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Rural Land & Business
Many landowners will be aware of utility pipelines running under their land, although not all landowners will be aware of the risks they face as a result of some of these pipes.
Where the contents entering a pipe are being controlled by a utilities company, they will be responsible for both the pipe and the material within it. As a consequence, any damage howsoever caused to land as a result of a leak or blockage will be compensated.
The problems start when the contents are not controlled by the utilities company. Under the Water Industries Act 1991 the ‘Statutory Undertaker’ is under no obligation to compensate for bursts because they cannot be held liable for the 3rd party contents.
The most common example of this is where a sewer blocks as a consequence of the material put into the pipe by a third party. Under this circumstance, any blockage and resultant spill is not deemed to be the fault of the utility company. As they have not been negligent, they do not have to offer any compensation for the damage. In addition, there is no statutory requirement for the utilities company to clean up the mess. The CLA have historically lobbied against this policy but the situation remains the same.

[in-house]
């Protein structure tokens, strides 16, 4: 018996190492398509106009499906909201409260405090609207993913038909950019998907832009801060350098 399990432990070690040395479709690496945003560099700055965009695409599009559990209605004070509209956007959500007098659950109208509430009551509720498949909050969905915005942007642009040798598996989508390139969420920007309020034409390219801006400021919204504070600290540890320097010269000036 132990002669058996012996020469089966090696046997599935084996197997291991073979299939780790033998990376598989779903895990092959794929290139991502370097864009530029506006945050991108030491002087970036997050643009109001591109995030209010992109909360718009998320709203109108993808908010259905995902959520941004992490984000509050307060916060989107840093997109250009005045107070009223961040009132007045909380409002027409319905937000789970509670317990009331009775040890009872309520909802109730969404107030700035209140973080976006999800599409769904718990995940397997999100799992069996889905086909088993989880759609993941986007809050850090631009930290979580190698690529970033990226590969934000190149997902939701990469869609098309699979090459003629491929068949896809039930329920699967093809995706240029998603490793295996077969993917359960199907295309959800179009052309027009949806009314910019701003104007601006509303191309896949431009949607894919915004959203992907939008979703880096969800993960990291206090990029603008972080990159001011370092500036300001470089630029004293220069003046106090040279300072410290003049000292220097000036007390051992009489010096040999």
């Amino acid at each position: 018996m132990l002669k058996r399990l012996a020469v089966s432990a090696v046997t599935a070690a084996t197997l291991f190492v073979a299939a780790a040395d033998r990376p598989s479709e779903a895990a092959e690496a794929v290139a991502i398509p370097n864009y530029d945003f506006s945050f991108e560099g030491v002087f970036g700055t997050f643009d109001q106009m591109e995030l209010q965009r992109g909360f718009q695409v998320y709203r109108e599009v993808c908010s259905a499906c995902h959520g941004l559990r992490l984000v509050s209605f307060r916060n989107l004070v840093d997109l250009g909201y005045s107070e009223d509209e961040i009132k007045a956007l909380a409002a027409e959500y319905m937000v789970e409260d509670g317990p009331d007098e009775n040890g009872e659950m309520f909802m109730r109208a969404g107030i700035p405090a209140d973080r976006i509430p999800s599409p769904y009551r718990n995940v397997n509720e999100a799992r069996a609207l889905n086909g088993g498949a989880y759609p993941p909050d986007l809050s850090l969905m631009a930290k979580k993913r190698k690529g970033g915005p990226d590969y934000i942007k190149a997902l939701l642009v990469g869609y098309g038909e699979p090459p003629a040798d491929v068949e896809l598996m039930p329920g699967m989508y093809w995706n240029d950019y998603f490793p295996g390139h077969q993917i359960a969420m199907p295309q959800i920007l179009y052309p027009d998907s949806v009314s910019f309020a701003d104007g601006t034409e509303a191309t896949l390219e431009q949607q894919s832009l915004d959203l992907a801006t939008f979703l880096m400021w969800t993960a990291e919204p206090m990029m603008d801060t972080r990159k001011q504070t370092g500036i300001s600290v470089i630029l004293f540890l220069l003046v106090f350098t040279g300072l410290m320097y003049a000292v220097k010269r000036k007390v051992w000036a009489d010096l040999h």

The main way to protect yourself from these costs is to ensure that your insurance policy covers you for damages as a result of pipe bursts. The cost of this additional cover is probably not too costly and at your next insurance renewal it is worth getting quotes with and without this cover to check the difference in the premium.
There is however some good news. Where a utility company has to take access in order to fix the pipe, they will have to compensate for all damages arising as a result of their actions whilst on site.
Additionally, some utility companies may offer compensation or assistance in the clean-up of the land as part of their code of practice which can normally be found on their websites.
Whilst there is no statutory requirement for the utility’s pipework to be up to standard, they do have a duty of care to maintain it. If you believe a burst is a result of negligence on their part, you can use the Freedom of Information Act to try identify the cause of any burst.
If you are unfortunate enough to suffer a burst sewer beneath your property and suffer damage as a consequence, try to ascertain as quickly as possible, the cause of the blockage and whether the Utility Company is negligent but in the meantime, check your insurance policy to ensure that the risk of a burst sewer is one which you are covered for.
Chris Thyer, GSC Grays Richmond tel: 01748 829210